NEW BUFFALO—The New Buffalo City Council at its July 15 regular meeting approved first readings of two ordinances. The votes begin the process of reorganizing three longtime city panels.
Ordinance 242 passed its first hurdle, passing by a 4-1 vote, with Mayor Pro-Tem Elizabeth Ennis voting no, to combine the reportedly dormant Park Board with the more active Harbor Commission.
Ordinance 243 calls for reducing the Planning Commission to five members — a panel that in recent years had as many as nine members, before being reduced to seven. That ordinance saw a 5-0 vote for its first reading.
While the second and final readings of both ordinances are expected to take place at next month’s regular meeting, this reorganization is borne of an apparent decline in public interest in serving in city government.
“We have a park board, but it does not meet,” City Manager David Richards noted during the “new business” part of the July 15 meeting, in explaining why that board’s merger with the Harbor Commission is being sought.
“What strikes me about this is that we’re closing in, rather than opening up, for citizen participation,” Ennis remarked, lamenting what appears to be dwindling local participation in civic affairs. She also underscored the need to “seek out people in this community who seem to have opinions about a lot of things, but they don’t seem to want to step up . . .”
Ennis wondered if there’s enough publicity to alert people to volunteer openings on city panels. “Maybe there’s something more we should be doing,” she said.
As for the Planning Commission, it went from nine to seven members two years ago and two planner’s terms have expired, Richards told the Council, whose members attributed the contemplated Planning Commission changes to the same perceived lack of public interest.
In another matter, the City Council granted Tri-County Head Start — the federally-funded children’s education program for infants to age 5 that began in 1972 — a special use permit to set up another of its facilities at the former St. Mary of the Lake School at 704 W. Merchant Street.
Under the permit, Head Start will employ six people at the New Buffalo facility, which will operate Monday through Thursday from 7:30 a.m. to 6:30 p.m. The City Council approved the new facility on a recommendation from the Planning Commission from a July 9 public hearing, at which no public comment was received.
Richards said this is a non-budgeted item that constitutes no costs to the city. Chanda Hillman, executive director of the Tri-County Head Start office, based in Paw Paw, told Mayor Lou O’Donnell IV that the facility will serve children from within and outside New Buffalo.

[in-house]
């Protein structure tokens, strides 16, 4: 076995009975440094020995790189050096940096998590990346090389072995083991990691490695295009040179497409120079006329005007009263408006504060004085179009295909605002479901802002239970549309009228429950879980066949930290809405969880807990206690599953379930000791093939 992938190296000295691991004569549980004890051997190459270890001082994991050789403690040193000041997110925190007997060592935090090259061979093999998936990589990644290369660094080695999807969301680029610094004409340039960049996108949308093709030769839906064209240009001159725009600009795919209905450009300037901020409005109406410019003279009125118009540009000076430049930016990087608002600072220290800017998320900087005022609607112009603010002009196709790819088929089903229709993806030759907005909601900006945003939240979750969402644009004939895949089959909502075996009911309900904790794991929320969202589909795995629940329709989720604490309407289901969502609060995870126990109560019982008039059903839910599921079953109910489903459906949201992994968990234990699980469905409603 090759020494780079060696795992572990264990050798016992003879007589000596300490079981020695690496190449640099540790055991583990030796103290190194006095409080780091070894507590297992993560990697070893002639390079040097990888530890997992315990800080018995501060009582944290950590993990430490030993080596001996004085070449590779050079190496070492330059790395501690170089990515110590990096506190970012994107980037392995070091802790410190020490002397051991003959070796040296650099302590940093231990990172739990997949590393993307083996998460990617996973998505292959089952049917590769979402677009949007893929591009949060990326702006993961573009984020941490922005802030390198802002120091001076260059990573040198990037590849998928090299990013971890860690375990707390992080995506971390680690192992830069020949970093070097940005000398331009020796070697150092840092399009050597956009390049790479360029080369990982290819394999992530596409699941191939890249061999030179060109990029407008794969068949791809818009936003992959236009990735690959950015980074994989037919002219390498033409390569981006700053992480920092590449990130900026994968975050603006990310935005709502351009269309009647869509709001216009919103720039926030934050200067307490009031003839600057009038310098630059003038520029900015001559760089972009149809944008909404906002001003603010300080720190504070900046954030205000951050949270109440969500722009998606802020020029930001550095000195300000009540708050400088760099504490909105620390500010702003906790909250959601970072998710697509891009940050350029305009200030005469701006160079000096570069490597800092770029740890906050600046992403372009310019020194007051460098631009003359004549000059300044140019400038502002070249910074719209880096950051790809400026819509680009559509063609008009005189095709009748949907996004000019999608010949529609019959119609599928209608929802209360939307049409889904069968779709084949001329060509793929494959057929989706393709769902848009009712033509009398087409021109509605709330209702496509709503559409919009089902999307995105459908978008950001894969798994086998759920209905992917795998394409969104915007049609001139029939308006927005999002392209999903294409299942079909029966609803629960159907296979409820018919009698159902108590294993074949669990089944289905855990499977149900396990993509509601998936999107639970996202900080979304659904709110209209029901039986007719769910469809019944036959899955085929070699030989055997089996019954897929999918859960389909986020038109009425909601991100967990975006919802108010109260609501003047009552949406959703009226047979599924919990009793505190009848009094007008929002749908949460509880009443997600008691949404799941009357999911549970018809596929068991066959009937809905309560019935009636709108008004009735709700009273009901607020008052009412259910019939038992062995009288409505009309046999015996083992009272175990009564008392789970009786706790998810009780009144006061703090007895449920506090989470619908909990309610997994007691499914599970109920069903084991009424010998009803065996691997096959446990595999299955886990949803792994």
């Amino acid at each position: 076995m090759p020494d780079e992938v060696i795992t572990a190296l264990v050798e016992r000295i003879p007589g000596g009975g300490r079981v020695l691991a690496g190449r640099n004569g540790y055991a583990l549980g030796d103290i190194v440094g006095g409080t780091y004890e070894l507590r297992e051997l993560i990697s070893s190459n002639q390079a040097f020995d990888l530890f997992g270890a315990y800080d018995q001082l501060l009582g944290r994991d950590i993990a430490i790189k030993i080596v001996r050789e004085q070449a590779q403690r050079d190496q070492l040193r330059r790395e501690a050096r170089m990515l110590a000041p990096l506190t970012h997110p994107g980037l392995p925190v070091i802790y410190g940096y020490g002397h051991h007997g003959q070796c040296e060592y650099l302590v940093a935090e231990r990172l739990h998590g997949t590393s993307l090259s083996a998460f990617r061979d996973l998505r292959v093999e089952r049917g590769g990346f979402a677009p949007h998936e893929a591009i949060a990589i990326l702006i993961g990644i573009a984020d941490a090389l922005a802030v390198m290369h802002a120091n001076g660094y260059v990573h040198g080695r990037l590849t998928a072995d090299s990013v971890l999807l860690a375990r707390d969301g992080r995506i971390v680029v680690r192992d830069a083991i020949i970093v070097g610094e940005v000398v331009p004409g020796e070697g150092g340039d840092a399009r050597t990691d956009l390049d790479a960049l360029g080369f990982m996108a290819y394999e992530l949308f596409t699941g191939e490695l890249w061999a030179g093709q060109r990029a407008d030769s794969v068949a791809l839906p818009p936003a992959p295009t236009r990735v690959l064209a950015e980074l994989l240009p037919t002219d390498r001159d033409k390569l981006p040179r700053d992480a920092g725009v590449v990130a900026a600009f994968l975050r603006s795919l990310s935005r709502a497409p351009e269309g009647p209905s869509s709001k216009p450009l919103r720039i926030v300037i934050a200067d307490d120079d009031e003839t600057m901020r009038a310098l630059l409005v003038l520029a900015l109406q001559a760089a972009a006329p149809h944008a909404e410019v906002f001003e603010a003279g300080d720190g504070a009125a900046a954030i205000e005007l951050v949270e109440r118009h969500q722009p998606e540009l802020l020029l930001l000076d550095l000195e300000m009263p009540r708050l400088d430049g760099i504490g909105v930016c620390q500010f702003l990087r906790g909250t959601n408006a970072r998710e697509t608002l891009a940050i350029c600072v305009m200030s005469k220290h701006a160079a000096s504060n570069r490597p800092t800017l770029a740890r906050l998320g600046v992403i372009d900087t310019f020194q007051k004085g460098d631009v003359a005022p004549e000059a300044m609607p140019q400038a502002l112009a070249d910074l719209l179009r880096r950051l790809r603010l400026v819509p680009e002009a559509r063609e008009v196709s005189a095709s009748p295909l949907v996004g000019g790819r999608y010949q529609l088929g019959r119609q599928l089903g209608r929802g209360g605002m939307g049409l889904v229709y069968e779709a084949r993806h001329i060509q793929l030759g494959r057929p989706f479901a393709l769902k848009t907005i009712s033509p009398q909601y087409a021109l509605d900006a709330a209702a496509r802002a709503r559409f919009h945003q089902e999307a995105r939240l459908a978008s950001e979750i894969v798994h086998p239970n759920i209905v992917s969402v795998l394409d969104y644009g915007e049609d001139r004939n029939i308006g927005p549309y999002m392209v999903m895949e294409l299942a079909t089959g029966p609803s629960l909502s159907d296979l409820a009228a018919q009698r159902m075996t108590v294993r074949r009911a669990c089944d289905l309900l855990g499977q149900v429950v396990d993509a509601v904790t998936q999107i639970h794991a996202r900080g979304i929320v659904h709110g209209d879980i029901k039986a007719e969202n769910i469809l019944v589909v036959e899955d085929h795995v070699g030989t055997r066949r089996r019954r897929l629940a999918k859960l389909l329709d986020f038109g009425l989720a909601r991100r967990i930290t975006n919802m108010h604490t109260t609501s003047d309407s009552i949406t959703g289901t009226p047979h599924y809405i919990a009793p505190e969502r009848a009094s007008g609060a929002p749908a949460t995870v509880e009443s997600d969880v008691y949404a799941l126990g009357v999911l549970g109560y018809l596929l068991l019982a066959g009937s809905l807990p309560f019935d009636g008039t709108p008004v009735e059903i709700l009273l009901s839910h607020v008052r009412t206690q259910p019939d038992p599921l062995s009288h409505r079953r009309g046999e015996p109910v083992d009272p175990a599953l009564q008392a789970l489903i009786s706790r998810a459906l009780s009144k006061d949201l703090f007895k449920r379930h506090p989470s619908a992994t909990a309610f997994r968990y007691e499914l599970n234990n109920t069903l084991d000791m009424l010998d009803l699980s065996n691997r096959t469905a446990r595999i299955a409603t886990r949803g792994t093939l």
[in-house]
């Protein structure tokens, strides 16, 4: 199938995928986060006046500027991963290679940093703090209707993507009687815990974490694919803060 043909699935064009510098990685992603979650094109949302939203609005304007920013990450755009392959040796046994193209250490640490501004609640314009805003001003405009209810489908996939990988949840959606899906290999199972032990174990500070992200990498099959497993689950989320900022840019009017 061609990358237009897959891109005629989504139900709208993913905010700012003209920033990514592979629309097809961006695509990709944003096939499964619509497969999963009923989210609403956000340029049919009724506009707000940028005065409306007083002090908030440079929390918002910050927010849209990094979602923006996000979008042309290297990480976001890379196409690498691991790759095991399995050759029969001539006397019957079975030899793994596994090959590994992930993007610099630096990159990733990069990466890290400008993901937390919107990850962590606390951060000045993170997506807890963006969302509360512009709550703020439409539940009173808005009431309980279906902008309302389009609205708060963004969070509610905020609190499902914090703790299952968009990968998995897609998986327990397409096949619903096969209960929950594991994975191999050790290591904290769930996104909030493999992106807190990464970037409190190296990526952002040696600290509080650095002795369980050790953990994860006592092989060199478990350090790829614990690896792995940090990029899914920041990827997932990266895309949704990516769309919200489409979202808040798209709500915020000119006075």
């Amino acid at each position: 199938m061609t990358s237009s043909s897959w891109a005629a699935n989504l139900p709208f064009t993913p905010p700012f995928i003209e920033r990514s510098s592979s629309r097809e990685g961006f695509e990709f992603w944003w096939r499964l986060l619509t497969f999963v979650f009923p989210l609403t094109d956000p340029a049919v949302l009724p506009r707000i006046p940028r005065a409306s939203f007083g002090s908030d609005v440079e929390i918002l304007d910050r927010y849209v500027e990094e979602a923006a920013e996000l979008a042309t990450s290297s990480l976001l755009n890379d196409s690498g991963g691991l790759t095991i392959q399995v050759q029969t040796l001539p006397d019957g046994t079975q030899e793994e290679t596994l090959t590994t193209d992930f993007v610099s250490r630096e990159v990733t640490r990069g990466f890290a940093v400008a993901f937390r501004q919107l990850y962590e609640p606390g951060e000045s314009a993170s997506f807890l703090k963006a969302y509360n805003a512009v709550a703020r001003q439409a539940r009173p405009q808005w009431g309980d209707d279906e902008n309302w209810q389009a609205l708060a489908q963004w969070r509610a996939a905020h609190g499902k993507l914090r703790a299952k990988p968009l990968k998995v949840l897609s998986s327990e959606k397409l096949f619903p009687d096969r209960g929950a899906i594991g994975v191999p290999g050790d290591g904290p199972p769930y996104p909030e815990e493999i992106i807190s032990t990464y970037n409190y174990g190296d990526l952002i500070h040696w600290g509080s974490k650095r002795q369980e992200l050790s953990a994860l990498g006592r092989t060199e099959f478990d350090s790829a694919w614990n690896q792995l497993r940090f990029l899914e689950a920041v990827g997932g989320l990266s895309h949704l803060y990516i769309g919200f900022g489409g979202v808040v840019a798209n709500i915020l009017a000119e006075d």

Hillman added that Head Start provides a “curriculum-based program” and is not “just a child care center.” She also said it includes kids in foster care, those defined as “homeless” and those within government-defined “poverty” guidelines.
In another matter, resident Sharon Goldman, accompanied by her husband, Neil, addressed the council during public comment about deteriorating sections of pavement on Marquette Drive a few hundred feet beyond the beach where the lakefront residential area starts.
Just after the meeting adjourned, she explained that she feels the city has “washed its hands” of regulating the maintenance of Marquette Drive. So, she is pressing for city intervention to ensure that the street’s surface is repaired. She showed photos of the asphalt wearing off the street’s concrete foundation, with that concrete splitting and becoming significantly disfigured.
During public comment, she read from Article 3, Section 3-23 of the city’s zoning ordinance as follows: “The City determines that it is in the best interest of the public health, safety and welfare to regulate the construction, improvement, extension, relocation, and use of private streets. These provisions have been enacted to assure that private streets . . . will be designed and constructed with width, surface and grade to assure safe passage and maneuverability of private vehicles, police, fire. ambulance and other safety vehicles.”
Goldman told O’Donnell that the affected homes are in the “600 block” of Marquette Drive within city limits and that the drive evidently doesn’t enter New Buffalo Township until it reaches the “Riviera” section, from which she concluded that, in her view, the city needs to take action.
Notably, the ordinance also stipulates, “All costs for maintenance and repair of the private street shall be the responsibility of the property owners or any property owners’ association served by the private street.”
“What you’re asking from us is to enforce the ordinance?” O’Donnell asked.
“That’s correct . . .” Mrs. Goldman replied.
“For anybody walking on that street, it’s dangerous,” she added, which O’Donnell acknowledged. Mrs. Goldman later said she’s concerned about bicyclists’ safety as well.
Also on July 15, the council voted 5-0 to spend $484,060 for the Mechanic Street Water Replacement project. The lower bidder was Woodruff & Sons Inc. of Michigan City.